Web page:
Wednesday, March 04, 2009

One Year Ago Project

There were so many interesting agricultural crops grown in South America that were totally new to us.  One of them was coffee!  We didn't have the opportunity to visit a coffee plantation although we did see some from the highway.  Centre pivot irrigation covered the acres of coffee trees and we did learn that it's an expensive crop to produce but can yield big profits too.  We did visit the local coffee cooperative where growers bring in the harvested beans.

There were a few coffee trees growing along the boulevard.

And we saw some green beans on them.  I think these might be almost ready for harvesting.  Can anyone tell me for sure?

The beans are brought into the warehouse in bags.

And stacked in seperate piles, with tags marking each grower's pile.

The beans go through seperators where a laser (the purple lights) sorts them and they are run over shakers to clean and sort them.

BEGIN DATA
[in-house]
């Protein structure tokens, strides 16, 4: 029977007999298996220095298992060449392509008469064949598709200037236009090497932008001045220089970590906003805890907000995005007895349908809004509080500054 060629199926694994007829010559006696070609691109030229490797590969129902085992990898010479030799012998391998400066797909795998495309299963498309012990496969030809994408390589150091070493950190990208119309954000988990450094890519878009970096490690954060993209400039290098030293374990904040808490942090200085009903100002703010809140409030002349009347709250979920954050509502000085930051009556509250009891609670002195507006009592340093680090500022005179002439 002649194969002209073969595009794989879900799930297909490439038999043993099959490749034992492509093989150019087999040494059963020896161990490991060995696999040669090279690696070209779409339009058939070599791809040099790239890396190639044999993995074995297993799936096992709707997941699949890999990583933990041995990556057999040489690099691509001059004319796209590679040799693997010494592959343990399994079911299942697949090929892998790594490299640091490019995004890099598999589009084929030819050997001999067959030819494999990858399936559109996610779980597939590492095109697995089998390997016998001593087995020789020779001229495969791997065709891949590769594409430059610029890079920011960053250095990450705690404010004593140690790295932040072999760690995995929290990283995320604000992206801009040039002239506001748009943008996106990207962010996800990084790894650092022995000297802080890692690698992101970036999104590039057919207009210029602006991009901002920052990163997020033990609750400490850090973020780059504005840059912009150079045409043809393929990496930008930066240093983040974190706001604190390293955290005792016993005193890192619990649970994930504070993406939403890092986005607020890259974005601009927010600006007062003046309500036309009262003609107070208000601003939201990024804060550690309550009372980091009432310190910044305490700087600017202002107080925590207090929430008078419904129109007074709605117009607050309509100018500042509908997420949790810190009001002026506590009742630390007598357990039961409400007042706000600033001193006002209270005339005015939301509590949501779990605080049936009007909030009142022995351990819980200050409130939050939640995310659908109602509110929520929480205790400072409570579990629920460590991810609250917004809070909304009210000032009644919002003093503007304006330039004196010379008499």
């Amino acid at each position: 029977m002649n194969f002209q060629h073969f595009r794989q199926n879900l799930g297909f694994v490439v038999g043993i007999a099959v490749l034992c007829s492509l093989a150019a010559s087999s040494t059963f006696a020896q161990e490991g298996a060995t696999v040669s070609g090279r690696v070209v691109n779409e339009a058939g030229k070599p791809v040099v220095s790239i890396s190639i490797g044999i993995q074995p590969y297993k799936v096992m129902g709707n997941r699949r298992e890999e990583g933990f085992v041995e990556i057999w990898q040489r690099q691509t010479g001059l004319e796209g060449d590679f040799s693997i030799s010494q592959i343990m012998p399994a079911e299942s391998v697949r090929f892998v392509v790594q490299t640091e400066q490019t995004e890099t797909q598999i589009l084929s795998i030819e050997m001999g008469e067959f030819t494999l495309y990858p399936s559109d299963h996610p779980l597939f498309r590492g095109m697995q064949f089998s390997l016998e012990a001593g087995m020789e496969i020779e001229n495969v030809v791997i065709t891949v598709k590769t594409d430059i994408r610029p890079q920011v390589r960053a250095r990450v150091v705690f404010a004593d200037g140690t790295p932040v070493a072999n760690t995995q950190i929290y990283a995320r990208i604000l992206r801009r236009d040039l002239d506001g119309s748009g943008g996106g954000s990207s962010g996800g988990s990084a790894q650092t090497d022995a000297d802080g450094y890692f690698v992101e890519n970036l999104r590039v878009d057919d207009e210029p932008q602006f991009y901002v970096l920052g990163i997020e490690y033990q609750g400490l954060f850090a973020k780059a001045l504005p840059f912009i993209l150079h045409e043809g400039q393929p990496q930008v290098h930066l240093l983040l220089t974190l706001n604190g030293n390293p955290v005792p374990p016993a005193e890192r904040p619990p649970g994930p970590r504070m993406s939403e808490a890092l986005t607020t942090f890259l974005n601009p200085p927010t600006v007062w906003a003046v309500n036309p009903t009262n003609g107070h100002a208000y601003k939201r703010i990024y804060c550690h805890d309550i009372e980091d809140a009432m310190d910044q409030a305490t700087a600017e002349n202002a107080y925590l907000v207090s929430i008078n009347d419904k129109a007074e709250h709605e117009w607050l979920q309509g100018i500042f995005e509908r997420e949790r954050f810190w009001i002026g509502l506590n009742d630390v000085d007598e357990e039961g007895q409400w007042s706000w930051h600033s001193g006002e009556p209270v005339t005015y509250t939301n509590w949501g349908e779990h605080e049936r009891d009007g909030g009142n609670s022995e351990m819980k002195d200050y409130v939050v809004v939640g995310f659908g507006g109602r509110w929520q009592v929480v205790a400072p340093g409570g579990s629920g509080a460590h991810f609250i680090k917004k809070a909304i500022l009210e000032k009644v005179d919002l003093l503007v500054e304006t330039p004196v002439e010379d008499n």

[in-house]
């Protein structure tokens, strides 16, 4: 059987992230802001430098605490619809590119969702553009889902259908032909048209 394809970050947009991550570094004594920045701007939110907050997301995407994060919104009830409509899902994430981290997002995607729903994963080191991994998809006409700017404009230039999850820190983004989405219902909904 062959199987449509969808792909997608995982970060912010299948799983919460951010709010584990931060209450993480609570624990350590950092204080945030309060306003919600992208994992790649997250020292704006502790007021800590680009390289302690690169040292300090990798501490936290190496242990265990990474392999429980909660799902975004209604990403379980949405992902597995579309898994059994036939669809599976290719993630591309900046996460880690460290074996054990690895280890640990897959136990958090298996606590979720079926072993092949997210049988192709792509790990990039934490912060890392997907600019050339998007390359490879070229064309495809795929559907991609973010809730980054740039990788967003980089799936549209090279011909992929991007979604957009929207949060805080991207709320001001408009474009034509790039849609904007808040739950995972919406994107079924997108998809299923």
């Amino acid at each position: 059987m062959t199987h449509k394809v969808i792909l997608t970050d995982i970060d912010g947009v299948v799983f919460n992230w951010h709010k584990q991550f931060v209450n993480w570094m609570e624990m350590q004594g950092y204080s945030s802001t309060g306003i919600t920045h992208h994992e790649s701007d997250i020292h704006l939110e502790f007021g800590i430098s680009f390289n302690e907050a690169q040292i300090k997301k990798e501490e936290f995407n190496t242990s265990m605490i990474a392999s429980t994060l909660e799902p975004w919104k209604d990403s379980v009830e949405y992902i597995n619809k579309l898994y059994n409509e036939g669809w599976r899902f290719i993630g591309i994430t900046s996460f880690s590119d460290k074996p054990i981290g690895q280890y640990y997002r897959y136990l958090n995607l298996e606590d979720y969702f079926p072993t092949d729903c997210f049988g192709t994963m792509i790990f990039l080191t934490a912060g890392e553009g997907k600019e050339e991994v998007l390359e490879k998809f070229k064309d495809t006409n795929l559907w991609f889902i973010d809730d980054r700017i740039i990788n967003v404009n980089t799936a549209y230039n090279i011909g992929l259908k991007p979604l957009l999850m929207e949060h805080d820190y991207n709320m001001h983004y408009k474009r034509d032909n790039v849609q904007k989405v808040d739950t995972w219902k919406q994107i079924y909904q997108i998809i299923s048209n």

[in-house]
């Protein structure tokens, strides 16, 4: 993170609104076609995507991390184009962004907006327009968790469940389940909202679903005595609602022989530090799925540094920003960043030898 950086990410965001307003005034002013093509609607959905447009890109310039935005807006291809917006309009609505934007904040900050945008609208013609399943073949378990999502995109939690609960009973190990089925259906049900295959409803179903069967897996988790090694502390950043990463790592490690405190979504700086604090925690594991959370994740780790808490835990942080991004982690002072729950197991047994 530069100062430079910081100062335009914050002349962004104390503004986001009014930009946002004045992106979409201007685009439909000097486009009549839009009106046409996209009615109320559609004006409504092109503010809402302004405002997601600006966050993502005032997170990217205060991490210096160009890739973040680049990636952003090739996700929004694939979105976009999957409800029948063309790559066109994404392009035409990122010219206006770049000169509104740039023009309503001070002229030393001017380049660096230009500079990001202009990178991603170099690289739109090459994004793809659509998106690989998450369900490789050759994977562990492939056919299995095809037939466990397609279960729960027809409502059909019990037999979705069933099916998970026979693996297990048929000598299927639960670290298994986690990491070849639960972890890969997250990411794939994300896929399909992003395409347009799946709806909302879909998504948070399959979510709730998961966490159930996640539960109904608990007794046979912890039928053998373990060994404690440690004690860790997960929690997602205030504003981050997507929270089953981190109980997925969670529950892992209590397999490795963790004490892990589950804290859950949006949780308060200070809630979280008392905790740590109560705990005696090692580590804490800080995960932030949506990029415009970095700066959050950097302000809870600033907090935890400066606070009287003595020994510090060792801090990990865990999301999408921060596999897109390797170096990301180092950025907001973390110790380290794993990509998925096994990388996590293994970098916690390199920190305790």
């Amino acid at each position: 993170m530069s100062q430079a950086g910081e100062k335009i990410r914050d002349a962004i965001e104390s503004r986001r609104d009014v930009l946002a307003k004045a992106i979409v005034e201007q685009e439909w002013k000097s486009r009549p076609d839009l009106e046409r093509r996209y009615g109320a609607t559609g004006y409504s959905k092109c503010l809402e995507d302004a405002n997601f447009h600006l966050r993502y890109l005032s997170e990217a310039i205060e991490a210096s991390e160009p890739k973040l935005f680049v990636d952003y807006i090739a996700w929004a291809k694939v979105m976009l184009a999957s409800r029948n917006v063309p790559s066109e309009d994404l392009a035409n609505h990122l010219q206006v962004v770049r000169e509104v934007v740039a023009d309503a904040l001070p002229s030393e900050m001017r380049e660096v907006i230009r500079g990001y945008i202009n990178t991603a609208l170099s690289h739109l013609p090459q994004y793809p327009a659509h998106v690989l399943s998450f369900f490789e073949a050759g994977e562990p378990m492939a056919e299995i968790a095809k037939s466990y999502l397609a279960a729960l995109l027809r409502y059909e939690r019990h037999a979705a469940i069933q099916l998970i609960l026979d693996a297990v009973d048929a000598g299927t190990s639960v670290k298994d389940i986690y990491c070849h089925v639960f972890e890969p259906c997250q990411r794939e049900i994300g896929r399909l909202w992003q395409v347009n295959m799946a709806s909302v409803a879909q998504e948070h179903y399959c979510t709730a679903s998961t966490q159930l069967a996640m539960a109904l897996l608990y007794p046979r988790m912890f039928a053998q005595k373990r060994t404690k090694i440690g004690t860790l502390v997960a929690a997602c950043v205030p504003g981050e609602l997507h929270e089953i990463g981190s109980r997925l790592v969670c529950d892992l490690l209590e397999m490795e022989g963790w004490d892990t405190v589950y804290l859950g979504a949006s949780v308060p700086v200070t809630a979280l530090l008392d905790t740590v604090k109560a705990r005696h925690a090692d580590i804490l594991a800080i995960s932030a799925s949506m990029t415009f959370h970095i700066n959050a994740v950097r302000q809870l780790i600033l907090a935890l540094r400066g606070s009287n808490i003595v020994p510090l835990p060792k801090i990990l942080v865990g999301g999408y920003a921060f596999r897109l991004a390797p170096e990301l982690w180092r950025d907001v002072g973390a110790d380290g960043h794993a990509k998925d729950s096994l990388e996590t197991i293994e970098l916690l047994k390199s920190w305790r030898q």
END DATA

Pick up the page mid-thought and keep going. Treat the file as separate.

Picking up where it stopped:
Inside the office area, a sample from each grower is kept for tasting, which helps determine which beans will be  blended to meet order specifications from the coffee buyers.  

Our local guide, Brian, speaking with the coffee taster who has many years of experience and is able to classify the beans - something like a wine taster does with descriptions of wine.  You can see the roasting pans where small samples are roasted before tasting.

Can you spot the differences in these beans, just by looking?

And we each got a bag of beans to take home with us!  In Brazil, they say that the best beans are exported and the rest are kept for the Brazilians to drink!  We loved the taste of this coffee and wish we had brought home more.

For someone who doesn't really like coffee, I really enjoyed our visit here!

Stay tuned for a visit to Fazenda Barcelona tomorrow!


  1. I think this would have been such a neat tour - I'd love to learn more about growing and roasting coffee beans.